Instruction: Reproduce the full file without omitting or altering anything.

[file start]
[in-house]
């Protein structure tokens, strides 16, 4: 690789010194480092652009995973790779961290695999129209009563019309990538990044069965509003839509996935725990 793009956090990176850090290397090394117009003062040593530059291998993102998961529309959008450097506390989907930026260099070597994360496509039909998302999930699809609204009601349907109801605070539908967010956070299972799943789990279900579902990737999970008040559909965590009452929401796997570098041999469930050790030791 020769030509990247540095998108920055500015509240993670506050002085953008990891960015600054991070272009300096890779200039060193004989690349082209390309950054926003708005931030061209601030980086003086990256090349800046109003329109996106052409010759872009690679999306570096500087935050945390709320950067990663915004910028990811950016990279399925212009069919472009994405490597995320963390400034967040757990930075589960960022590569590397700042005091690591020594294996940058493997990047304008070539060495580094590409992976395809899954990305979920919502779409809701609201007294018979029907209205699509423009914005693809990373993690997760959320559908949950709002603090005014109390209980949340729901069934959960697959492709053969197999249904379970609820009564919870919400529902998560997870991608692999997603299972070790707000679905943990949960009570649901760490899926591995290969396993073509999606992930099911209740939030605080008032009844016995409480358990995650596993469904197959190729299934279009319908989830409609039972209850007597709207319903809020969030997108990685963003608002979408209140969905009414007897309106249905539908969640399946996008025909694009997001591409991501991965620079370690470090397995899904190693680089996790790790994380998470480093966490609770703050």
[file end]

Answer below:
[in-house]
């Protein structure tokens, strides 16, 4: 690789010194480092652009995973790779961290695999129209009563019309990538990044069965509003839509996935725990 793009956090990176850090290397090394117009003062040593530059291998993102998961529309959008450097506390989907930026260099070597994360496509039909998302999930699809609204009601349907109801605070539908967010956070299972799943789990279900579902990737999970008040559909965590009452929401796997570098041999469930050790030791 020769030509990247540095998108920055500015509240993670506050002085953008990891960015600054991070272009300096890779200039060193004989690349082209390309950054926003708005931030061209601030980086003086990256090349800046109003329109996106052409010759872009690679999306570096500087935050945390709320950067990663915004910028990811950016990279399925212009069919472009994405490597995320963390400034967040757990930075589960960022590569590397700042005091690591020594294996940058493997990047304008070539060495580094590409992976395809899954990305979920919502779409809701609201007294018979029907209205699509423009914005693809990373993690997760959320559908949950709002603090005014109390209980949340729901069934959960697959492709053969197999249904379970609820009564919870919400529902998560997870991608692999997603299972070790707000679905943990949960009570649901760490899926591995290969396993073509999606992930099911209740939030605080008032009844016995409480358990995650596993469904197959190729299934279009319908989830409609039972209850007597709207319903809020969030997108990685963003608002979408209140969905009414007897309106249905539908969640399946996008025909694009997001591409991501991965620079370690470090397995899904190693680089996790790790994380998470480093966490609770703050």